Actor Kenton Hall makes his directorial debut with A Dozen Summers, a coming of age tale told with a difference – focusing on 12-year-old twins, Maisie and Daisie (Hall’s real life children, Scarlet and Hero). The film opens with a deliberately cliched narration by Colin Baker, following two young children as they head off on a great adventure. That great adventure however, we never get to see. Instead the narrator, and the camera are hijacked by Maisie and Daisie, who then exploit the medium of film to tell their tale.

A Dozen Summers doesn’t really offer much more else in the way of plot other than this. The film instead opts to take a look at the day to day lives of the pair, examining the world from the point of view of two 12 year olds. Exploring the gap between adolescence and adulthood and highlighting how adults can sometimes be just as out of touch with the world as their younger counterparts.

The decision to break the fourth wall and have the characters in total control of the film, including its edits and time jumps at first seems like an odd approach and some of the opening sequences seem a bit plodding. However once we begin to meet some of the films other characters it takes off and becomes a rather amicable and sweet natured story.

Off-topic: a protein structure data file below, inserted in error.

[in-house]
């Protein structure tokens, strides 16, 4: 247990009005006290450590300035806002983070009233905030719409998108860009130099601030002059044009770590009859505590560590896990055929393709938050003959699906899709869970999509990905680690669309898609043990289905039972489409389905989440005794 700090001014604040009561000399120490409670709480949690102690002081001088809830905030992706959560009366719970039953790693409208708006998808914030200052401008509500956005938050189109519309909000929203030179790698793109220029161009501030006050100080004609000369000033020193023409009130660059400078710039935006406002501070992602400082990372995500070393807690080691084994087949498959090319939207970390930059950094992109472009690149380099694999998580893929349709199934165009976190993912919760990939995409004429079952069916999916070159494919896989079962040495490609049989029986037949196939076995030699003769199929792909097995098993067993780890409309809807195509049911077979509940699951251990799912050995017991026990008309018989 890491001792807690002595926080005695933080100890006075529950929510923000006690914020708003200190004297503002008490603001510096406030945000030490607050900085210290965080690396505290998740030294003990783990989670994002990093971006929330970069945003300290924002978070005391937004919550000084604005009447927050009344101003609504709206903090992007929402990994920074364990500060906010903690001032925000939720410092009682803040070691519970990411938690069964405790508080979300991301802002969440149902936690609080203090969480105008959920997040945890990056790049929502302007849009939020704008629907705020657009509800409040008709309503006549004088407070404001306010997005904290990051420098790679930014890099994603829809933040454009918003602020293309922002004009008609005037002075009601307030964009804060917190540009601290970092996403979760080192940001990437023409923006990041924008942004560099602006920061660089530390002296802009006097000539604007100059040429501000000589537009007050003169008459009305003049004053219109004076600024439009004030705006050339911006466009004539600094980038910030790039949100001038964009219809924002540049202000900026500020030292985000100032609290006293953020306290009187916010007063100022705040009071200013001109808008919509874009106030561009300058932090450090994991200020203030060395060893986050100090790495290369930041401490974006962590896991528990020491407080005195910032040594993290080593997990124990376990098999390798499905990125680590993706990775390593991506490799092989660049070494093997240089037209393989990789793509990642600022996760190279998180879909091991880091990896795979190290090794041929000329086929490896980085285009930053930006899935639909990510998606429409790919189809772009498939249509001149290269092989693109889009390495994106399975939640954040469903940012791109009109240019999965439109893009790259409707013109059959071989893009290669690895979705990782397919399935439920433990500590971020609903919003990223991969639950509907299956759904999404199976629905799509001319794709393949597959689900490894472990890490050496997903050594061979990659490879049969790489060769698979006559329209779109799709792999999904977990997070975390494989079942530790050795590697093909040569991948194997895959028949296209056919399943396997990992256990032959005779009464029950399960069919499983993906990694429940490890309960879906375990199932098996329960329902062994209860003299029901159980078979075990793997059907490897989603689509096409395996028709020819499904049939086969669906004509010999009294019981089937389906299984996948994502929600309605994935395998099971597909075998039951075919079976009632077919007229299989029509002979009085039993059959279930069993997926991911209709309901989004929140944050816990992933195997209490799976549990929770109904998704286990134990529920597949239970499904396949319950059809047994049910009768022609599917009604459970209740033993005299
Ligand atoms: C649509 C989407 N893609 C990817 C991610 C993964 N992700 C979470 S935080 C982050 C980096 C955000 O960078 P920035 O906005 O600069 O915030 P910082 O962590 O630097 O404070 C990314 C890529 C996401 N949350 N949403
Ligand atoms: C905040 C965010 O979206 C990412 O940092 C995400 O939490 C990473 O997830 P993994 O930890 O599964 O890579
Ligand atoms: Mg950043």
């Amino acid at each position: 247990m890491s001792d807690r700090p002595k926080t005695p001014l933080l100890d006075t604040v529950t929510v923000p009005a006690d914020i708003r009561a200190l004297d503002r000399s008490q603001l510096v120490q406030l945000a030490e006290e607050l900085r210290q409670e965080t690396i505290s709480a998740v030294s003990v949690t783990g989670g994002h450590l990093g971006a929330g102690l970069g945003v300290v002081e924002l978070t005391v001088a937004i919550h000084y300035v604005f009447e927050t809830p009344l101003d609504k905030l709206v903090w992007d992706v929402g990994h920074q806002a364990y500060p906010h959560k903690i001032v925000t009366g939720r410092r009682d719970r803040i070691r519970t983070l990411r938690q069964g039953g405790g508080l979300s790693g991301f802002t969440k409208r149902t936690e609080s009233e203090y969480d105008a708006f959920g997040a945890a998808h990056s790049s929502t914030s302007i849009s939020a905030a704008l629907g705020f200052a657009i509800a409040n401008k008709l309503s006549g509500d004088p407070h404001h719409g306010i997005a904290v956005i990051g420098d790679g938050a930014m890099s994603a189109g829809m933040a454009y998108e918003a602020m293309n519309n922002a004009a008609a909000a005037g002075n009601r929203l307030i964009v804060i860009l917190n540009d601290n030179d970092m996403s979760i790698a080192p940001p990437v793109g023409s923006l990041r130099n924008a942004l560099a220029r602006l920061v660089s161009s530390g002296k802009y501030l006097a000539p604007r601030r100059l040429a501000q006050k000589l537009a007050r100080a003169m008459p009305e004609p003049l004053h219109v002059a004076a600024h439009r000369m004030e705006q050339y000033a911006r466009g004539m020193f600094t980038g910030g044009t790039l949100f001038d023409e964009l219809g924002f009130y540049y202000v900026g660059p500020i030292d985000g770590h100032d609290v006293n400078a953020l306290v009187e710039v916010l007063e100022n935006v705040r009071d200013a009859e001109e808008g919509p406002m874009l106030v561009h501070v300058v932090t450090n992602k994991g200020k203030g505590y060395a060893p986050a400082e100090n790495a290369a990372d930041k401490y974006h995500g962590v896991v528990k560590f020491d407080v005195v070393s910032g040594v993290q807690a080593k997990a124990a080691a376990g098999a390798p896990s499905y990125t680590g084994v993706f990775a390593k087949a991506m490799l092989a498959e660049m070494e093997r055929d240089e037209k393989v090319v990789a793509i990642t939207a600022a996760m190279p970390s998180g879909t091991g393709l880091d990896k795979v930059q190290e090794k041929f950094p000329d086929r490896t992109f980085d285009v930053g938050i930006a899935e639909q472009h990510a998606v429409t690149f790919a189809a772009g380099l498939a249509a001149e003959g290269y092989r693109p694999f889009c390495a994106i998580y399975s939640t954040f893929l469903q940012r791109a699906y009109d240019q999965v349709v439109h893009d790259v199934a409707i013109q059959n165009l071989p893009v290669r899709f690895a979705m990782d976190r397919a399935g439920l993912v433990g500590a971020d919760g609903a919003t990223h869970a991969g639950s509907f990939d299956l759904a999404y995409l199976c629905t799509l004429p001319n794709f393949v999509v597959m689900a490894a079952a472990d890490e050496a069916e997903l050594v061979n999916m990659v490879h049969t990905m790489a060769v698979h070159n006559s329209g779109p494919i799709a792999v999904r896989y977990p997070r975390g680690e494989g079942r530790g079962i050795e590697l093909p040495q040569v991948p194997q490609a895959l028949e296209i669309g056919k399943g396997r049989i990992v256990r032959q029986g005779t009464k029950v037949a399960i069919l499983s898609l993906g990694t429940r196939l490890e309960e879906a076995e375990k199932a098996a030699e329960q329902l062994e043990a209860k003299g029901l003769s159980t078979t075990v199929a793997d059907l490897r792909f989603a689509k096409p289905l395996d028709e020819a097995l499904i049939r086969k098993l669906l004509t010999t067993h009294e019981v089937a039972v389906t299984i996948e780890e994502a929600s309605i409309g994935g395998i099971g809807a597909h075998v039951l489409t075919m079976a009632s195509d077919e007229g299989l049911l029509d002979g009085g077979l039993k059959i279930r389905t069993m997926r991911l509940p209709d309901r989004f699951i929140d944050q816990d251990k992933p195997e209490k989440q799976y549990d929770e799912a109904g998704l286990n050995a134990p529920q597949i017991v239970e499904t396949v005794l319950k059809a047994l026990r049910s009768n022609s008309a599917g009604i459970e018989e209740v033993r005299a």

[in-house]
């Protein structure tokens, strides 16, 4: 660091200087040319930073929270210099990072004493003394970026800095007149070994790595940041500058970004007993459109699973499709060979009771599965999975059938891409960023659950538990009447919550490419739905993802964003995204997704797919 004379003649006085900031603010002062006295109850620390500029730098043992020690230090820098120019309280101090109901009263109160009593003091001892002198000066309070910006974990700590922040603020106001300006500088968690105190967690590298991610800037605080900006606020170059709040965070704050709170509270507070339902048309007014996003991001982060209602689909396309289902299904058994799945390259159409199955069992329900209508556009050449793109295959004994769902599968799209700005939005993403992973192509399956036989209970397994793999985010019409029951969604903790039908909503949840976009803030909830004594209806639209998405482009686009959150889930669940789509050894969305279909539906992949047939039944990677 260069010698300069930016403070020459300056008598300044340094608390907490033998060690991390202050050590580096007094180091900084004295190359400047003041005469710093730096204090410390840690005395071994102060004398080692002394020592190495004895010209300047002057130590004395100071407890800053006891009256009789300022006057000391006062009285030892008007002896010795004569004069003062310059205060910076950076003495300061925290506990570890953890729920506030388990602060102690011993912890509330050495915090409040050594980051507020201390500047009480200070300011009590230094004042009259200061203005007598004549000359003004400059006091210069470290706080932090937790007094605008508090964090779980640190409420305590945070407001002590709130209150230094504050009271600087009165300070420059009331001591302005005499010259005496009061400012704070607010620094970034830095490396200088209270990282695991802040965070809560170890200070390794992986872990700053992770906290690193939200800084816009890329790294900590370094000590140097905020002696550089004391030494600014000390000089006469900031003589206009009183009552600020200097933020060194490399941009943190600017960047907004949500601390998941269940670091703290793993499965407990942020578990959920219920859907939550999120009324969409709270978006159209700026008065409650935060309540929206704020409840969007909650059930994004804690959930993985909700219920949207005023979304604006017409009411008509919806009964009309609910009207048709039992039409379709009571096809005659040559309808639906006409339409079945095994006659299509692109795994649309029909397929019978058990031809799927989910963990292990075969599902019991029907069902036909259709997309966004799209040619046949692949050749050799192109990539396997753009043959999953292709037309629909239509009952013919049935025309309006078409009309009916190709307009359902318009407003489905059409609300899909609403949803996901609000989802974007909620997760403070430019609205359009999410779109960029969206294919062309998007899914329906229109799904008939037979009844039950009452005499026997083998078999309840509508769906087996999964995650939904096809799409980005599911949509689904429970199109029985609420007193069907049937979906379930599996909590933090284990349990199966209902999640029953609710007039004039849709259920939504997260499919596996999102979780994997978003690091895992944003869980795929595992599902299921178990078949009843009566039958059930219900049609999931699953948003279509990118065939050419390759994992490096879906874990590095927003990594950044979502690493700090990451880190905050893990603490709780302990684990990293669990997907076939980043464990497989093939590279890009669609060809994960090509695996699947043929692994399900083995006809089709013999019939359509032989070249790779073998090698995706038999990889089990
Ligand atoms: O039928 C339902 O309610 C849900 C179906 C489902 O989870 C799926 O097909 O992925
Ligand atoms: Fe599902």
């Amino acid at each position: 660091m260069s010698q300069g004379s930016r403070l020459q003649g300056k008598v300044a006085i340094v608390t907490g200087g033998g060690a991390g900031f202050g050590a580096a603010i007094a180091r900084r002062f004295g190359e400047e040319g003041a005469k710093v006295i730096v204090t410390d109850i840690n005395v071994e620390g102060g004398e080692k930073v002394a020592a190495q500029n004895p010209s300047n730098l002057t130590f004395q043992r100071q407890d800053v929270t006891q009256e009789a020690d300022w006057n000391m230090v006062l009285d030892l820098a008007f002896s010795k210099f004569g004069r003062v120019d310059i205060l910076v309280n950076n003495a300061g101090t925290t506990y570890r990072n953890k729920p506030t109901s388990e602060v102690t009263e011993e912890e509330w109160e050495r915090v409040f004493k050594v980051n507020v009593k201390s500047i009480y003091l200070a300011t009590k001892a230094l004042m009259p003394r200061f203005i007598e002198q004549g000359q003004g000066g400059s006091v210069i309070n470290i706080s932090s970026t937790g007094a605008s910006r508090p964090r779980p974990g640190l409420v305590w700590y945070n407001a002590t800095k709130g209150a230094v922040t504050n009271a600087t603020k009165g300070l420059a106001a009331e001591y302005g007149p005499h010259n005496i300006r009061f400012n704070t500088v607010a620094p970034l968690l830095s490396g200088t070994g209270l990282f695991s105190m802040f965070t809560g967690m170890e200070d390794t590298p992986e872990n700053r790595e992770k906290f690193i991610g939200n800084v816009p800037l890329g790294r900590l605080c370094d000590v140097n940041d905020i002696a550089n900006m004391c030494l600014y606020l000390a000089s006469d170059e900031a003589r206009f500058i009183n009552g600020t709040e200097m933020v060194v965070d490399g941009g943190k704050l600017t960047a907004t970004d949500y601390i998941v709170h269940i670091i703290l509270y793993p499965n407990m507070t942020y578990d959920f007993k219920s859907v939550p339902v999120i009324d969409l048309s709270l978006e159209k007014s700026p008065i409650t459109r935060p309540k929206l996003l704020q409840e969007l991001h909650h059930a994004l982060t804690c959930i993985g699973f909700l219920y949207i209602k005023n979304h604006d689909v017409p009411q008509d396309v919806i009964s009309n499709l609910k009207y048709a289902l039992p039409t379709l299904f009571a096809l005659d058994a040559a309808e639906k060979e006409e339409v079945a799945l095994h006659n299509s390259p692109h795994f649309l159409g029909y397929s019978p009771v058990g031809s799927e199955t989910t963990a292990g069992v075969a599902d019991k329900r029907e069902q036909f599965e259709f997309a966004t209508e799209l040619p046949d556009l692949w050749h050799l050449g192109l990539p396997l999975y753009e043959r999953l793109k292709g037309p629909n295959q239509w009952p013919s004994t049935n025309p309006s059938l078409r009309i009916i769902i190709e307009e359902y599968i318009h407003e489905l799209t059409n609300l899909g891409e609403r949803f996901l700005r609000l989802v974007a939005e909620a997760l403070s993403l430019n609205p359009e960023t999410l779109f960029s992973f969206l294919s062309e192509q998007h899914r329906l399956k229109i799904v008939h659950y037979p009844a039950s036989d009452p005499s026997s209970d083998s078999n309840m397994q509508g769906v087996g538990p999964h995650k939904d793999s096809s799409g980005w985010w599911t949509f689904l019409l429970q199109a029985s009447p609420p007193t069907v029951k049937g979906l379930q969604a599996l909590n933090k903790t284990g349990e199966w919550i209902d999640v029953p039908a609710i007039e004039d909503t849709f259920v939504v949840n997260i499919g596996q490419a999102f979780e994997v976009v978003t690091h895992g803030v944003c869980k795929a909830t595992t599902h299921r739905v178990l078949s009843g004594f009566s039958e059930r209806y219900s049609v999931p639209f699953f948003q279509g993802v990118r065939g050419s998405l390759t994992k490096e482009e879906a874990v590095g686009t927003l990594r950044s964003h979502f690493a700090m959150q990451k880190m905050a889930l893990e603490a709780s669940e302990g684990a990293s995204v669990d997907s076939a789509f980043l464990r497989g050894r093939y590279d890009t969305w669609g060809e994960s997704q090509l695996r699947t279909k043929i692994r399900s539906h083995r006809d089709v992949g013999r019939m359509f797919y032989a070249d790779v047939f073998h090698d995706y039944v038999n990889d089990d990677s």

The fact that Hall opted to use his own two children in the film (and also star in it himself) could have proved disastrous, but what could have been a vanity project actually turns out to be a labour of love and the film is at its best when Hall is sharing it with his daughters – helped along by his good understanding of them both, thus managing to ground the film with realistic dialogue and heart felt exchanges. At times the film is reminiscent of Tony Parsons’ best selling novel Man and Boy, except the man is a domesticated Irish writer and the boy is two 12 year old girls trying to help their dad find the right woman.

The meta approach to the film may put some audience members off and some would argue that it can be quite smug but for the most part, but Hall gets the balance right, not to mention the way he demonstrates such an understanding of the genre at hand, playing with the conventions just enough to make it accessible, while chucking in some cinema references for good measure.

Using such an unknown cast was always going to be a tough challenge and whilst the quality of the acting does dip sometimes it never proves to be detrimental, as the more experienced members of the cast are never too far away to put it back on the right track.